When College Students Don’t Understand the Concept of Free Speech

We’ve known for a while—thanks to the National Assessment and other measures—that American primary-secondary students aren’t learning a heckuva lot of civics, never mind that social studies is taught everywhere and taking high school civics is a widespread graduation requirement. Indeed, the Education Commission of the States reports that:

• “Every state requires students to complete coursework in civics or social studies in order to graduate….

• Thirty-seven states require students to demonstrate proficiency through assessment in civics or social studies. [and]

• Seventeen states include civic learning in their accountability frameworks.”

That it isn’t working very well was obvious when, for example, NAEP assessed civics in 2006 and found that fewer than a quarter of high school seniors could supply a satisfactory answer to a question about the means by which citizens can change laws. Or when the Annenberg Public Policy Center surveyed American adults in 2014 and found that only 36 percent could name the three branches of the U.S. government.

That it isn’t working very well on a long-term basis is painfully evident from the recent behavior, voting patterns, and discourse of millions of American adults, including some at the highest levels of government.

Fortunately, there’s continuing awareness that this is an unsolved problem, including personal attention from such eminences as Sandra Day O’Connor and Colin Powell—and a “summit” today that’s devoted to catalyzing improvements in it.

What’s brought this failure into sharpest relief in recent days, however, was release of a seriously alarming survey by the Brookings Institution’s John Villasenor. He polled college students last month to gauge their understanding of the First Amendment’s free-speech clause.

(In case you’ve forgotten, the exact wording says “Congress shall make no law…abridging the freedom of speech…or the right of the people peaceably to assemble, and to petition the Government for a redress of grievances.” And in case you’ve forgotten another key bit, in 1925 the Supreme Court ruled that the Fourteenth Amendment extended this protection to apply to state as well as federal actions.”)

Nothing is more basic to civic education than the First Amendment, and nothing is more fundamental to a free society than freedom of speech. We pretty much take for granted that this is a keystone of anything called civic education. Moreover, an occasional criticism of civics curricula is that they overemphasize citizens’ rights at the expense of their responsibilities.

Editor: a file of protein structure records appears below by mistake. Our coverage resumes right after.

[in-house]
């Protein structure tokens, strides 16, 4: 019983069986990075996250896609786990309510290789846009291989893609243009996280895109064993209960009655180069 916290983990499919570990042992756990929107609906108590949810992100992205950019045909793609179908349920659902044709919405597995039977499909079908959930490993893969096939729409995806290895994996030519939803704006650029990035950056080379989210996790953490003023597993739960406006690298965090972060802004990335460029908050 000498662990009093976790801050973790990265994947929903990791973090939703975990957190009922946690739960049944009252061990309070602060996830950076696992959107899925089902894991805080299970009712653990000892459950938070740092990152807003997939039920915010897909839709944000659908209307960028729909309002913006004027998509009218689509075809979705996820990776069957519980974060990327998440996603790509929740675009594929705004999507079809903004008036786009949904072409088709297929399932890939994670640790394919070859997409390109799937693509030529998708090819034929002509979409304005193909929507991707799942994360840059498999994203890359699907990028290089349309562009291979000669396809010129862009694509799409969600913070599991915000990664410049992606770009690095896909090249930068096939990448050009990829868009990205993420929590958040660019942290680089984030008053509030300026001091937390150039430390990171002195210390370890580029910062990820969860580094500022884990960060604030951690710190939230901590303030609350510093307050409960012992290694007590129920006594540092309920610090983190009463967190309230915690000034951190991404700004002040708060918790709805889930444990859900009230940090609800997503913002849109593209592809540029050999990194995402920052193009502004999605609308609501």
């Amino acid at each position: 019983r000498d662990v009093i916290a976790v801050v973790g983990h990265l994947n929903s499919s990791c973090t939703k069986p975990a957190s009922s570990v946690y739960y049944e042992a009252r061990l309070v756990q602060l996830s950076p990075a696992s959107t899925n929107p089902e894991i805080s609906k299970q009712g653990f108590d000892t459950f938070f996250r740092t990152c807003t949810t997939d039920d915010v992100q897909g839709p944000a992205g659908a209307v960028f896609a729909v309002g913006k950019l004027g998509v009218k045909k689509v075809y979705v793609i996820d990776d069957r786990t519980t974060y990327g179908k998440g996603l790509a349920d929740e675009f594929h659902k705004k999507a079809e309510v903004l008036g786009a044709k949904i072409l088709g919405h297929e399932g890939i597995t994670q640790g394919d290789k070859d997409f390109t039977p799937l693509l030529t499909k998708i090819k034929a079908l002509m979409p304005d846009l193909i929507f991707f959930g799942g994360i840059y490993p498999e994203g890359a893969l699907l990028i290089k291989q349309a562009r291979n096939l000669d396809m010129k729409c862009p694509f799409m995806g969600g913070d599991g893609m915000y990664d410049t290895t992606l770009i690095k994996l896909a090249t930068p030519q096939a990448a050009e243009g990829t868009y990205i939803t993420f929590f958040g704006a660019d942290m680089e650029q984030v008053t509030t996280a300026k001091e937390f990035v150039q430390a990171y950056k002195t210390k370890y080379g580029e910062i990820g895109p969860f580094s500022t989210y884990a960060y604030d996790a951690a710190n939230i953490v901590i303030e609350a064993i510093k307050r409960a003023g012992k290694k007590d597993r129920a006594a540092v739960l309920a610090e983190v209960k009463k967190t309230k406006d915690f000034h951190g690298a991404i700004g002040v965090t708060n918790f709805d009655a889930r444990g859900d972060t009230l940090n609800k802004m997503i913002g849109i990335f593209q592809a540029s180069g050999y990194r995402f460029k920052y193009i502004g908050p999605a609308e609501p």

Yet check out Mr. Villasenor’s survey findings—and keep in mind as you do that those he is surveying are current college students, which means (a) they are recent products of K–12 civics education and (b) they are among the more successful products of our K–12 education system.

Here’s some of what he found:

• “Does the First Amendment protect ‘hate speech’?”

◦ Just 39 percent said yes.

• A “public university invites a very controversial speaker to an on-campus event,” a person “known for making offensive and hurtful statements,” and “a student group opposed to the speaker disrupts the speech by loudly and repeatedly shouting so that the audience cannot hear the speaker…Do you agree or disagree that the student group’s actions are acceptable?”

◦ 51 percent said yes (including 62 percent of those who identify as Democrats).

Words fail me. “Appalling,” “unacceptable,” “outrageous”, “inexcusable.” None of them does justice to the implications of these findings. More than half of current U.S. college students think it’s OK to shout down a speaker who says offensive things. Not even two out of five understand that the First Amendment protects the kinds of speech that you don’t like hearing.

The survey goes on to show that many also think it’s OK to use violence to suppress such speech from being uttered—or heard.

No wonder the Wall Street Journal editorialized that “Madison Weeps.”

It’s important, obviously, for the colleges themselves to clean up their acts, though it won’t be easy given the dispositions and behavior of many faculty members and the wimpishness of campus leaders.

But what does this say about civics education before they get to college—and go out into adult life? It says to me we are looking at a total failure. Indeed, it says to me that Mr. Villasenor’s survey tells us once again that we remain a nation at risk.

No, it’s not entirely the schools’ job to inculcate both civics knowledge and civic values (and civil behavior) into young people. Parents, community groups, churches, scouts and coaches share this responsibility. But fifty states think they’re teaching civics.

How well are they doing it? I’m reminded of an old but telling query by Sy Fliegel (early hero of school choice in New York): “Define the word ‘taught’ in the following sentence: ‘I taught my son to swim but every time he gets into the pool he sinks to the bottom.’”

This is serious, folks.

— Chester E. Finn, Jr.

Chester E. Finn, Jr., is a Distinguished Senior Fellow and President Emeritus at the Thomas B. Fordham Institute. He is also a Senior Fellow at Stanford’s Hoover Institution.

This post first appeared in Flypaper.

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